Singapore Airlines Ltd. likes to project a certain consistency. Its female flight attendants wear a uniform that hasn't significantly changed since the airline's founding. The shares have traded for several years at an almost fixed price of S$10 apiece. And its board hardly ever takes on a cent of net debt.
That's about to change, Abhishek Vishnoi of Bloomberg News reported Tuesday. Borrowings will exceed cash deposits by about S$568 million ($407 million) in the year through March 2018 and by S$2.59 billion the year after that, according to the median of analyst estimates compiled by Bloomberg -- enough to leave the carrier in a net debt position for the first time since 2004.
The reason for this isn't hard to discern. Singapore Air is engaging in a major fleet upgrade, with more than 200 aircraft on order from Boeing Co. and Airbus SE, worth about $54 billion at current list prices (although major customers can expect a substantial discount).
Such orders play out over the very long term, but capital spending still has to rise to fund them. Singapore Air forecasts a S$5.45 billion capex bill in fiscal 2019, almost double last year's level. Expenditure will remain elevated, by recent standards, for the foreseeable future.
Many investors will argue it's long overdue for SIA to let its hair down a little. The tax advantages that debt enjoys over equity mean companies that refuse even moderate doses of the stuff are turning down one of the closest things financial markets have to a free lunch. Sticking cash in the bank is a particularly poor use of capital, especially when borrowing costs remain low. Even after the sharp fall in bond prices since late last year, the yield on a Bloomberg-Barclays index of global debentures is just 1.59 percent.
Furthermore, investing against the cycle has worked spectacularly well for SIA in the past. By getting its hands on the most fuel-efficient new jets at the hefty discounts available to early customers, Singapore's flag carrier has often managed to reduce its operating costs well below what you'd expect from such a high-class outfit. Its previous dip into net debt in the early 2000s helped it build the fleet that briefly turned it into the world's biggest carrier by market value late in the decade.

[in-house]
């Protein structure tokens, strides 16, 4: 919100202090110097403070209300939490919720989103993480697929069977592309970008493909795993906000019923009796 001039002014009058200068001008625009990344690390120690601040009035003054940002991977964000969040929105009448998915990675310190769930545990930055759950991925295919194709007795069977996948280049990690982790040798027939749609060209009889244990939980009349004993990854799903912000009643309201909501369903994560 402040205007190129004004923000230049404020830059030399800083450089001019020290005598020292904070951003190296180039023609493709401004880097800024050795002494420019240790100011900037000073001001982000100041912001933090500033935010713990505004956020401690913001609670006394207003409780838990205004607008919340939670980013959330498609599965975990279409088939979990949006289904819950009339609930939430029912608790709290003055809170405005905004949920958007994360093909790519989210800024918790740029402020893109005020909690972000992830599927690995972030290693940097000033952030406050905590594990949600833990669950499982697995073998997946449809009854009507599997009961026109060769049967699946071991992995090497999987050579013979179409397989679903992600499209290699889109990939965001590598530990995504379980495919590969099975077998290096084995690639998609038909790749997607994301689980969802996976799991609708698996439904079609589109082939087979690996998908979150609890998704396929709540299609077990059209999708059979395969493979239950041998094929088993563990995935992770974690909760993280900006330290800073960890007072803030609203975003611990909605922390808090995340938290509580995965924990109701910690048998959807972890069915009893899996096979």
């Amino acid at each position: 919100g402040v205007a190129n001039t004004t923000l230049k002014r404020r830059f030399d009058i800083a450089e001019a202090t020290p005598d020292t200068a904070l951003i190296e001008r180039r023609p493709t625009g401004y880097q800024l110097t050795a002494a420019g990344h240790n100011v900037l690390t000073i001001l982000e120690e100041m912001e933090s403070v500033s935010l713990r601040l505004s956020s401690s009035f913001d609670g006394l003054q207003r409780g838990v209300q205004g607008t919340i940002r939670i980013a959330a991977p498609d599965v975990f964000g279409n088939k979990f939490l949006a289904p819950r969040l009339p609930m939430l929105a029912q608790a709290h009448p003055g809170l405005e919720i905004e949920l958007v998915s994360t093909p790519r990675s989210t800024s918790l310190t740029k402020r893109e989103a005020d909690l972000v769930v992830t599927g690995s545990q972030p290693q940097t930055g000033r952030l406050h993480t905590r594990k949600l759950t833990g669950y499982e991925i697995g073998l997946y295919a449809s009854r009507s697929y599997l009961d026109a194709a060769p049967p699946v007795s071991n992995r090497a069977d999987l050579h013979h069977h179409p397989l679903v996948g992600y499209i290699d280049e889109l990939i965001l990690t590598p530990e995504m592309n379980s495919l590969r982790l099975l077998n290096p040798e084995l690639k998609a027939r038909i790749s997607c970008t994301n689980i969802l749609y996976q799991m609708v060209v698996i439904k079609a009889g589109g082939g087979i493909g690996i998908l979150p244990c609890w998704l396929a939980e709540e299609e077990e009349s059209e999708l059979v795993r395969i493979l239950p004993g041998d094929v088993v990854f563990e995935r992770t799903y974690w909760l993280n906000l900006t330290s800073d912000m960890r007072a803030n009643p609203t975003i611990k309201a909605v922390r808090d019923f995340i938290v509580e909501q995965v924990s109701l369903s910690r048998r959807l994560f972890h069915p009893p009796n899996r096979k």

All this assumes, however, that what SIA is confronting this time is a cyclical, and not a secular, shift. That could prove a mistake.
Borrowing to invest makes sense if you're confident you're leveraging up to ride out a weak patch and grab share in a growing market. But if you're under pressure from competitors with long-term structural advantages, it can be a distinctly shaky game.
That's the situation confronting SIA. State-controlled carriers in China and the Gulf are threatening the group's traditional dominance of the long-haul market, while AirAsia Bhd. is undermining it on regional routes. Last August, yield -- a measure of passenger revenue per kilometer flown -- touched its lowest level since the financial crisis at Singapore Air's brand-name carrier.
Meanwhile, the competition isn't standing still and letting Singapore buy all the fuel-efficient planes. China's big three carriers are busy investing in the same A350s and 737 MAX models SIA is purchasing, while the 39 A320neos it's buying seems piddling next to the 404 AirAsia has on order.
Net cash positions are unusual on airline balance sheets, but among low-cost carriers they're rather common. That stands to reason: If you expect to walk the tightrope of narrow margins, it makes sense to have a safety net.
By discarding Singapore Air's cash pile, Chief Executive Officer Goh Choon Phong is betting he won't be needing that security in the years ahead. Investors in the storied carrier had better hope he's right.
This column does not necessarily reflect the opinion of Bloomberg LP and its owners.
Yield numbers for SIA's short-haul SilkAir and discount Scoot and Tiger brands aren't available over comparable periods.
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